I was at one of the 7/73 shows at MSG & thought they played WIAWSNB when we got to our seats.

 

Then again, somebody thought it would be a good idea to eat quaaludes before the show😴

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On 11/1/2019 at 3:55 PM, mickey g said:

I was at one of the 7/73 shows at MSG & thought they played WIAWSNB when we got to our seats.

 

Then again, somebody thought it would be a good idea to eat quaaludes before the show😴

73 MSG- Lucky you!

See, I have no problem with Paul Stanley mixing up details, but there is one thing I can hardly believe. Paul Stanley was 17 years old when he was simply blown away by LZ at this Central Park gig. So I guess the natural reaction of any music loving teenager would have been: I HAVE TO see this Band again whenever I can. Why didn´t he attend the New York concerts in 70, 71, 72 and 73, before things developed with KISS??? Was he too busy writing songs with Gene S. or playing to 25 people with Wicked Lester- screw that, that is just ridiculous.

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Went to Flea's book signing and he writes in his book about Led Zeppelin and the impact of Bonham's death.

20191120_123023.thumb.jpg.e67821b6ef30423aebf7698164aa38f6.jpg

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On 11/2/2019 at 7:37 PM, Autumn Moon said:

Why didn´t he attend the New York concerts in 70, 71, 72 and 73

Good question. I was pretty much stoned every day of the 70s and managed to see every LZ tour except 1977.

 

Which I still can't remember why, because they did like a week of shows in MSG that June.

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6 hours ago, mickey g said:

Good question. I was pretty much stoned every day of the 70s and managed to see every LZ tour except 1977.

Wow, that is amazing. All of them at MSG? Which tour did you like the most? Any favourite memory?

As I was born in 1971, the nearest I got was the Page/Plant concert at the Wiener Stadthalle in 1998. No Quarter was a revelation, still gives me goosebumps.

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On 12/10/2019 at 6:13 PM, Autumn Moon said:

Wow, that is amazing. All of them at MSG? Which tour did you like the most? Any favourite memory?

Yes, it is amazing. 1970, 71 & 73 were at MSG. 1972 at Nassau Coliseum & 1975 was at the L.A. Forum. I'm gonna go with 9/19/70 Evening Show as the best concert I've ever seen. We sat in the second row behind the stage between Jimmy's amps & Bonzo's gong. It felt like we were almost on stage. My favorite memory is when they played Thank You. I was so used to hearing the "acoustic" version on LZII, that when they played it live, it was so freakin' heavy it just blew my mind.

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On 2/7/2010 at 9:47 AM, kaiser said:

Pete Townshend from Guitar World 10/94:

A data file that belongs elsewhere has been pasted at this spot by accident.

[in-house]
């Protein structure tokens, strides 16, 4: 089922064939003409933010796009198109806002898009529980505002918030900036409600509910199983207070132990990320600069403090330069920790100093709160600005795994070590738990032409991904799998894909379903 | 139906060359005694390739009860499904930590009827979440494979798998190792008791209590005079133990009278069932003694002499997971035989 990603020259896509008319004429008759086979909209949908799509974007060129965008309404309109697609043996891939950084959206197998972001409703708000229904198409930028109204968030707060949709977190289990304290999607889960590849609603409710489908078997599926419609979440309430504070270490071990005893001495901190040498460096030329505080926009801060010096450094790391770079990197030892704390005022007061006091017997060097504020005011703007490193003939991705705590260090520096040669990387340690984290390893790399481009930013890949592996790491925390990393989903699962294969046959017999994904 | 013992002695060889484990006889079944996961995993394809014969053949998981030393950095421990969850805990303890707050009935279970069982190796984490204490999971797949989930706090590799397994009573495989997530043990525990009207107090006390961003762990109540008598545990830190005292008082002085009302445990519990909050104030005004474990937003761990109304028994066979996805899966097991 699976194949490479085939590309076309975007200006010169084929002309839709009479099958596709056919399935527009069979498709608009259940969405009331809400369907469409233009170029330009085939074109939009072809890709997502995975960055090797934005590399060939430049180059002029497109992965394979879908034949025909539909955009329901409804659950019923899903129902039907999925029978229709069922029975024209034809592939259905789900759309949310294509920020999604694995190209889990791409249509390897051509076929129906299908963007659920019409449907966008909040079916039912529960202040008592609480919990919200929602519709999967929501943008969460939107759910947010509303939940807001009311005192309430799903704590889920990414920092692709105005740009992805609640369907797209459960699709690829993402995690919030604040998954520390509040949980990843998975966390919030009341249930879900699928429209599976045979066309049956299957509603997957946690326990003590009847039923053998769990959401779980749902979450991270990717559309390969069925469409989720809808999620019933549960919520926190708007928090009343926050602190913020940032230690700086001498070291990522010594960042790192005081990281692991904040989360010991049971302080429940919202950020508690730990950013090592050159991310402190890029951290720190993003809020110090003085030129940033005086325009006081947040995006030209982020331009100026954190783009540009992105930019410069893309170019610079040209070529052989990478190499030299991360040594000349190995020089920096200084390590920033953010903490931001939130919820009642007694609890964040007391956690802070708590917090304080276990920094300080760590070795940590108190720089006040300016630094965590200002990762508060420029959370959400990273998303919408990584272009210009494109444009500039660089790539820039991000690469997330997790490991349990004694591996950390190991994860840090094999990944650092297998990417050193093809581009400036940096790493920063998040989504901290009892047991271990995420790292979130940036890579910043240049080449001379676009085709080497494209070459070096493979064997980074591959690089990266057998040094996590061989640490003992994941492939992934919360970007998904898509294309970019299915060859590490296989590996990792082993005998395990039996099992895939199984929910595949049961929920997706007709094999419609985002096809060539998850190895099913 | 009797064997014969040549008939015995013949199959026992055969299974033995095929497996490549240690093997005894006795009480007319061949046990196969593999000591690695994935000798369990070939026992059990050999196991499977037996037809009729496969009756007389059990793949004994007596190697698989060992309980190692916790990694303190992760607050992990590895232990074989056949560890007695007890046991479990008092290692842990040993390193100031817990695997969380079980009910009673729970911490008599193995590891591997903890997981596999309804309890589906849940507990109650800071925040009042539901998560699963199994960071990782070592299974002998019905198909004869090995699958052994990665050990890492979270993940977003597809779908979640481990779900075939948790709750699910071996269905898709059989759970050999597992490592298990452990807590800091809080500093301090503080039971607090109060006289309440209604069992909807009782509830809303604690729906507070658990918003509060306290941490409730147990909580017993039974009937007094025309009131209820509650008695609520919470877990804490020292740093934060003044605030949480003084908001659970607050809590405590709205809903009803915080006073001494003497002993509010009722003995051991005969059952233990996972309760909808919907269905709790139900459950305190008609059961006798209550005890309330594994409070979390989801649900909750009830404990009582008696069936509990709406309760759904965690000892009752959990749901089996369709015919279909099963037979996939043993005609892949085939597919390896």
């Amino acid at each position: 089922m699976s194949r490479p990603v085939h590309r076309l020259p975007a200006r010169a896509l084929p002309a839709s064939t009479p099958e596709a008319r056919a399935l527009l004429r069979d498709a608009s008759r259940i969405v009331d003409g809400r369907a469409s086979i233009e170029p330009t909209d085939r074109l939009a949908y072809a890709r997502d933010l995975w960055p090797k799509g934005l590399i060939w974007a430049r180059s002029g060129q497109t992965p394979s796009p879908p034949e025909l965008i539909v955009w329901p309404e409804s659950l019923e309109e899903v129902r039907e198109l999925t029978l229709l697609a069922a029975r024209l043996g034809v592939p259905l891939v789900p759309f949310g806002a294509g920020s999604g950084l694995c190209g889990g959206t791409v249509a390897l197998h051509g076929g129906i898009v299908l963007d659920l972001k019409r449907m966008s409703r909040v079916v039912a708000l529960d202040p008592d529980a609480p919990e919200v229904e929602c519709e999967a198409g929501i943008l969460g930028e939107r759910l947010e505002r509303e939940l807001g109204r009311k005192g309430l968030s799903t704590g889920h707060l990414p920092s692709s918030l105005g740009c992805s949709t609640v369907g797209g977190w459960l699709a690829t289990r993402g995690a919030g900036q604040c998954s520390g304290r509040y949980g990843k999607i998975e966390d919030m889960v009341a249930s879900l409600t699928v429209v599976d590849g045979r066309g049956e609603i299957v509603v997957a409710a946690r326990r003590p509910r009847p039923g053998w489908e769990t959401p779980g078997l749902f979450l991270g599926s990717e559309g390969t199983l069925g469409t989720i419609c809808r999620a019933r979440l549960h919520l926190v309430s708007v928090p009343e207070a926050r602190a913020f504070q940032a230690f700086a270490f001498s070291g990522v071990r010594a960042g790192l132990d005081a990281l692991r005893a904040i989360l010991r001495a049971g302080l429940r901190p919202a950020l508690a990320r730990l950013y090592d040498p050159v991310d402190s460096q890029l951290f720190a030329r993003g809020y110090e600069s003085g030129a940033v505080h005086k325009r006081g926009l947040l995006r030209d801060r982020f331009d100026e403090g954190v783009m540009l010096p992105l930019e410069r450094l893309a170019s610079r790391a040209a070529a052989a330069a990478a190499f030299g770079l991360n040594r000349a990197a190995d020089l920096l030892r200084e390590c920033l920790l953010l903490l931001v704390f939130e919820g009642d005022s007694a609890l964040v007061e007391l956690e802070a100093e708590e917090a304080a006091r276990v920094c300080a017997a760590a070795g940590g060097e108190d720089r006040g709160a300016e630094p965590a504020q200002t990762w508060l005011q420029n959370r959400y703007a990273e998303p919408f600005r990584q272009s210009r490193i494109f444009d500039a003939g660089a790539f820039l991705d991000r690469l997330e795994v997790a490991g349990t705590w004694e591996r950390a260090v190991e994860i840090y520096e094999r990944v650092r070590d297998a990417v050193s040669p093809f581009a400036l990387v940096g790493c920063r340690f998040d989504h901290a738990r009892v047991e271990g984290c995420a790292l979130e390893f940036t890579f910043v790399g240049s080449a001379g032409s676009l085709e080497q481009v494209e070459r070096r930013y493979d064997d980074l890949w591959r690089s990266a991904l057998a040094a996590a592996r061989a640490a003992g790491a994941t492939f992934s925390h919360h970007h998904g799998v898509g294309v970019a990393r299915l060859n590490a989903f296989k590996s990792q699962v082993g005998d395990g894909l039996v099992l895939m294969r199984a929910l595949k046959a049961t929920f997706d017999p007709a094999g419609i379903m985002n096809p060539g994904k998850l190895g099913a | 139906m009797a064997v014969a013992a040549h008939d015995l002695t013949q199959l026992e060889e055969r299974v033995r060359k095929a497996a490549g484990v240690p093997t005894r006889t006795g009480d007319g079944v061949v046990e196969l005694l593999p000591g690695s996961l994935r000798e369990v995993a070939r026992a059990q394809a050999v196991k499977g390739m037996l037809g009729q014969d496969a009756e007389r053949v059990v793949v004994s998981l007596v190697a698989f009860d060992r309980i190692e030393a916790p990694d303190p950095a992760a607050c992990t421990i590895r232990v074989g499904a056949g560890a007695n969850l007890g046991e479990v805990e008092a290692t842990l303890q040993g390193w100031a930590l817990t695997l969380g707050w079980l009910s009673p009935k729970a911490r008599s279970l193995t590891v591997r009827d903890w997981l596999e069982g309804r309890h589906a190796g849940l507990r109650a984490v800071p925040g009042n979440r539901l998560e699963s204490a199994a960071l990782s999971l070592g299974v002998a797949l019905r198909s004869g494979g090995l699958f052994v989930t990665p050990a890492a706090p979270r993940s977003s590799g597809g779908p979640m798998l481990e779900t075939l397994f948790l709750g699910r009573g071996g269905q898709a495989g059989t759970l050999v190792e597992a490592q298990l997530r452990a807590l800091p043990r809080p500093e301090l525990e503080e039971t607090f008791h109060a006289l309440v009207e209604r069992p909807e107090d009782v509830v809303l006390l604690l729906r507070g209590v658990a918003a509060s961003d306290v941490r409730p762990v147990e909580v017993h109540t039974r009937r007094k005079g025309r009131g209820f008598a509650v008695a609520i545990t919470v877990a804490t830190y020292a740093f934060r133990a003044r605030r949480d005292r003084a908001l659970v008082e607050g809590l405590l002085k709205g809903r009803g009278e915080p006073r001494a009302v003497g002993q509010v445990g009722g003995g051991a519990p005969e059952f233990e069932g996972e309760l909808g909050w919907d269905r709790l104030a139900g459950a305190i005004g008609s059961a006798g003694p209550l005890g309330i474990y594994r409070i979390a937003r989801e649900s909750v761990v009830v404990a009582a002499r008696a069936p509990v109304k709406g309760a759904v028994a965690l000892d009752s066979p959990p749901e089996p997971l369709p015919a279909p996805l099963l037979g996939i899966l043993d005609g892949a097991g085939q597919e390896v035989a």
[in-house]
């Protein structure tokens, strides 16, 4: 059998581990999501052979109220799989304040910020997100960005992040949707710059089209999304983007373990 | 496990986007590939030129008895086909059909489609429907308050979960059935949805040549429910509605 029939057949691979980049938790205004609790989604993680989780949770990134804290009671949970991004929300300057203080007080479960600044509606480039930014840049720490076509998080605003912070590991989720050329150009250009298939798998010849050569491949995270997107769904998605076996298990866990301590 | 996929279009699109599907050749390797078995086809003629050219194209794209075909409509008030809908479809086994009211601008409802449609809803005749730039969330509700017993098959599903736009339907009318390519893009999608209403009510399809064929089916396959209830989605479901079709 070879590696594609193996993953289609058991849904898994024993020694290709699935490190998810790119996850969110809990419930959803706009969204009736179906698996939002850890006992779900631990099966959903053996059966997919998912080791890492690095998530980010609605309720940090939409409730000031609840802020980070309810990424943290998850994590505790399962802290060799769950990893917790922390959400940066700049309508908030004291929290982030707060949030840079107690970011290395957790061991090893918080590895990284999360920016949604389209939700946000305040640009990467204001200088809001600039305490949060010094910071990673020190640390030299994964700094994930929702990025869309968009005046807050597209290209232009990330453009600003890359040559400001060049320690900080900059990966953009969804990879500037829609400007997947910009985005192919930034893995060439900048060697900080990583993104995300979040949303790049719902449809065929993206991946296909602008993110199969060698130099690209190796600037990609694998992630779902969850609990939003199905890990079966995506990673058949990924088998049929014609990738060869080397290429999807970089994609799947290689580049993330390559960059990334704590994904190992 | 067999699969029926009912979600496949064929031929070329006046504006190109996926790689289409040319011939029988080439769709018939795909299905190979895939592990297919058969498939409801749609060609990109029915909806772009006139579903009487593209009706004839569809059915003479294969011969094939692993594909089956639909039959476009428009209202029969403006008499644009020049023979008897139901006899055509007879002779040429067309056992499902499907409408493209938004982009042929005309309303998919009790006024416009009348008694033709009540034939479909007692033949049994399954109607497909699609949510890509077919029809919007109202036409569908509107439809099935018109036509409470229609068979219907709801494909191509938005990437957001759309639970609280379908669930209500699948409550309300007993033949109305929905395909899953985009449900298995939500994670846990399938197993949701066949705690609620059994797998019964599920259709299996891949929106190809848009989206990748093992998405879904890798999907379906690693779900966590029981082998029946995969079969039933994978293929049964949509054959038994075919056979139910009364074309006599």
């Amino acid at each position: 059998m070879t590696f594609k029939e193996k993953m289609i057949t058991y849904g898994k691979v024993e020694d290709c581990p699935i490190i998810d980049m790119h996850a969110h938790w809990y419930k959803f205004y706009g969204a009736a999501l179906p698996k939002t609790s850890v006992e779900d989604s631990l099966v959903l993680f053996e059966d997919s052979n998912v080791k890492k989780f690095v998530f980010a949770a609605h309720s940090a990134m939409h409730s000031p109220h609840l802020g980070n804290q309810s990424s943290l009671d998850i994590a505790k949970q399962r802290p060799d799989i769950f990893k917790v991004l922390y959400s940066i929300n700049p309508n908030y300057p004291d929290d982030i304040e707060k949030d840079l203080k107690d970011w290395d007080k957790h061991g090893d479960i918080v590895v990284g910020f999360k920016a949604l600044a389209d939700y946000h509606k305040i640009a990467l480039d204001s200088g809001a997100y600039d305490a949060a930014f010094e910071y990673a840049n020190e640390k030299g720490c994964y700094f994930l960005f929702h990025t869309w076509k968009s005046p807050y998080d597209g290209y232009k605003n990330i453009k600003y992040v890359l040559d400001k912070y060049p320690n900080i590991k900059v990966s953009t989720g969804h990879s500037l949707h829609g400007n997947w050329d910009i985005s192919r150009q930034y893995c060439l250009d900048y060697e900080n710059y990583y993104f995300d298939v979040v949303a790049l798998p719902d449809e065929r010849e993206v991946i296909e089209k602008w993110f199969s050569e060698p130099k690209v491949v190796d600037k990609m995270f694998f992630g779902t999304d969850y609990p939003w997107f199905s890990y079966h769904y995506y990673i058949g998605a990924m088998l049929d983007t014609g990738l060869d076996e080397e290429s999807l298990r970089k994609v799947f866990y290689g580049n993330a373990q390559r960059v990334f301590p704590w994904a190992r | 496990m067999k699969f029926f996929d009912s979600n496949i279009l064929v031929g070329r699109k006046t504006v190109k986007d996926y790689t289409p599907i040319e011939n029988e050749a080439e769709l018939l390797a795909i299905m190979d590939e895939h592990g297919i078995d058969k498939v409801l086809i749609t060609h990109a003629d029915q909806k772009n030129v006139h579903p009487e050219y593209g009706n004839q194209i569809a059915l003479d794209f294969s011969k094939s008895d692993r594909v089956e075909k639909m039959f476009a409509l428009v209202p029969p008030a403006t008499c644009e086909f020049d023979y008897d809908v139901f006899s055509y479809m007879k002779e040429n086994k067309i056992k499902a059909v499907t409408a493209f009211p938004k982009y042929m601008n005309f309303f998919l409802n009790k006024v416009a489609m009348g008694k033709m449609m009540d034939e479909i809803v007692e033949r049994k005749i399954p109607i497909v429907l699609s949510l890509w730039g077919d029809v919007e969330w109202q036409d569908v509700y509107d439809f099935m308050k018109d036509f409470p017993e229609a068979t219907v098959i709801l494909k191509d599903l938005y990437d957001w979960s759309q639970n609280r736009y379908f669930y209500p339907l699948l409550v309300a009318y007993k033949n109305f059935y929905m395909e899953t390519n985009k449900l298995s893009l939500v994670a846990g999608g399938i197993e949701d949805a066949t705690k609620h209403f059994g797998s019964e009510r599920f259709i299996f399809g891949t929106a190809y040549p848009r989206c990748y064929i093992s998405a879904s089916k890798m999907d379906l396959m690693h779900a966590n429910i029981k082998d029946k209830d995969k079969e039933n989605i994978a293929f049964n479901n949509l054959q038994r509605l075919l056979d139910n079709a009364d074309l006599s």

GW: What's the real story of the guitar solo "I Can't Explain?" It's sometimes attributed to Jimmy Page. Other reports have it that you and Page both cut very similar sounding solos, and no one is sure which one made it to the final mix.

 

Townshend: The solo? No, the solo's me. Jimmy doesn't play like that.

 

GW: Thank you. You know, there are those who still insist it's Page.

 

Townshend: Jimmy was there to play lead guitar, but no, he didn't do the solo. There was a (session) drummer there, too. I can't remember his name. Keith Moon just threw the guy's drums out the door. But Jimmmy was a friend of mine. We'd had a mutual girlfriend; I was going out with her around the time that we made that record. And she'd gone out with Jimmy before and was still, you know... kinda hooked on him - for a little longer than I was comfortable with. Anyway, she was much older than us. We were 19 and 20 and she was about 30. And a very sexy woman! She'd obviously fucked him to death and then proceeded to fuck me to death. And we had her in common. We were both kind of cross-eyed with this woman. So when Jimmy showed up at the studio, we just started to talk about what we always talked about, which was, "How's Anya? What's she going through? Has she called you? Has she called me?" And then I said to him (in affable tones), "What are you doing here?" He said, "I'm here to give some weight to the guitar. I'm going to double the rhythm guitar on the overdubs." And I said, "Oh, great." And he said, "What are you going to play?' "A Rick 12," I told him. And he said, "Oh, okay, I'll play a..." whatever it was. It was all very congenial. But meanwhile, Keith was over in the corner, telling the drummer, "Get out of the fucking studio or I'll kill ya. On a Who record, only Keith Moon plays the drums!" That kind of stuff. And the backing vocals were done by some surf band.

who's anya ive never heard of her

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29 minutes ago, sofiabbbb said:

who's anya ive never heard of her

She's the dame who makes all that new age massage music:

 

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Ummmm....Enya was born in 1961and the Who's "I Can't Explain" was released as a single in 1964, making Enya 3 years old at the time, not 30!

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5 hours ago, Stryder1978 said:

Ummmm....Enya was born in 1961and the Who's "I Can't Explain" was released as a single in 1964, making Enya 3 years old at the time, not 30!

It was a joke, thought that was obvious